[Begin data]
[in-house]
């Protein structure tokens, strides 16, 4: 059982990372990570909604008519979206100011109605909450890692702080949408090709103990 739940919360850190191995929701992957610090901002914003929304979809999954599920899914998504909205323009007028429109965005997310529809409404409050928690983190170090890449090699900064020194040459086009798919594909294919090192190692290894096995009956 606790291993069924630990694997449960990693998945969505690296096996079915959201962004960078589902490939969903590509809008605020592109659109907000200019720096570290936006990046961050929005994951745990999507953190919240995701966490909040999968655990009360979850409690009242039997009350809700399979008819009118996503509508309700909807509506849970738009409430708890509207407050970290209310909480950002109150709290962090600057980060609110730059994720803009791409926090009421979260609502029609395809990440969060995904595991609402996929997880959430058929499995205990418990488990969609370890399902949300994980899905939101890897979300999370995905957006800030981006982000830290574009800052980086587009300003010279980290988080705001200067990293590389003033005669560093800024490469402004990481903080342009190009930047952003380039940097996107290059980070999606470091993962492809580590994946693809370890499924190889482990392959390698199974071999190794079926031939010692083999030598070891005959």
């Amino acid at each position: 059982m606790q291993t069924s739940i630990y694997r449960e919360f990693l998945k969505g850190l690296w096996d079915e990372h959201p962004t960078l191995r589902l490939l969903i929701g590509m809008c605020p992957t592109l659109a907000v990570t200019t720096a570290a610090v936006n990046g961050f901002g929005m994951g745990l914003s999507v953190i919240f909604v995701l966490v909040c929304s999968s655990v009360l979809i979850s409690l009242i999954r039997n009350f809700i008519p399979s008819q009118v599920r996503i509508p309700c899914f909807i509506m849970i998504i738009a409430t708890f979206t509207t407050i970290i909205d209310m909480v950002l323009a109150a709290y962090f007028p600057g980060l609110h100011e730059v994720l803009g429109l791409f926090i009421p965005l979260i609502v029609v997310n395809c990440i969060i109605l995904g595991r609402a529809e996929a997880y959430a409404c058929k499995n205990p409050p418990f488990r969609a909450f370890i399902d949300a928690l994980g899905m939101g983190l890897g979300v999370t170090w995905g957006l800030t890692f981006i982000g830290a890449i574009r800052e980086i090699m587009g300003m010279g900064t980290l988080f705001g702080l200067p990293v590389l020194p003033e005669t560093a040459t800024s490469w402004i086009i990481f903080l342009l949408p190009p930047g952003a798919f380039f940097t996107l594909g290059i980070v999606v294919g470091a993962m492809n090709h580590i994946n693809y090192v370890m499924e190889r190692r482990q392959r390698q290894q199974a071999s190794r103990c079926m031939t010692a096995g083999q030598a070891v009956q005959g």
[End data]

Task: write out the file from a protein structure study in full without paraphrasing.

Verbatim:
[in-house]
């Protein structure tokens, strides 16, 4: 059982990372990570909604008519979206100011109605909450890692702080949408090709103990 739940919360850190191995929701992957610090901002914003929304979809999954599920899914998504909205323009007028429109965005997310529809409404409050928690983190170090890449090699900064020194040459086009798919594909294919090192190692290894096995009956 606790291993069924630990694997449960990693998945969505690296096996079915959201962004960078589902490939969903590509809008605020592109659109907000200019720096570290936006990046961050929005994951745990999507953190919240995701966490909040999968655990009360979850409690009242039997009350809700399979008819009118996503509508309700909807509506849970738009409430708890509207407050970290209310909480950002109150709290962090600057980060609110730059994720803009791409926090009421979260609502029609395809990440969060995904595991609402996929997880959430058929499995205990418990488990969609370890399902949300994980899905939101890897979300999370995905957006800030981006982000830290574009800052980086587009300003010279980290988080705001200067990293590389003033005669560093800024490469402004990481903080342009190009930047952003380039940097996107290059980070999606470091993962492809580590994946693809370890499924190889482990392959390698199974071999190794079926031939010692083999030598070891005959």
């Amino acid at each position: 059982m606790q291993t069924s739940i630990y694997r449960e919360f990693l998945k969505g850190l690296w096996d079915e990372h959201p962004t960078l191995r589902l490939l969903i929701g590509m809008c605020p992957t592109l659109a907000v990570t200019t720096a570290a610090v936006n990046g961050f901002g929005m994951g745990l914003s999507v953190i919240f909604v995701l966490v909040c929304s999968s655990v009360l979809i979850s409690l009242i999954r039997n009350f809700i008519p399979s008819q009118v599920r996503i509508p309700c899914f909807i509506m849970i998504i738009a409430t708890f979206t509207t407050i970290i909205d209310m909480v950002l323009a109150a709290y962090f007028p600057g980060l609110h100011e730059v994720l803009g429109l791409f926090i009421p965005l979260i609502v029609v997310n395809c990440i969060i109605l995904g595991r609402a529809e996929a997880y959430a409404c058929k499995n205990p409050p418990f488990r969609a909450f370890i399902d949300a928690l994980g899905m939101g983190l890897g979300v999370t170090w995905g957006l800030t890692f981006i982000g830290a890449i574009r800052e980086i090699m587009g300003m010279g900064t980290l988080f705001g702080l200067p990293v590389l020194p003033e005669t560093a040459t800024s490469w402004i086009i990481f903080l342009l949408p190009p930047g952003a798919f380039f940097t996107l594909g290059i980070v999606v294919g470091a993962m492809n090709h580590i994946n693809y090192v370890m499924e190889r190692r482990q392959r390698q290894q199974a071999s190794r103990c079926m031939t010692a096995g083999q030598a070891v009956q005959g």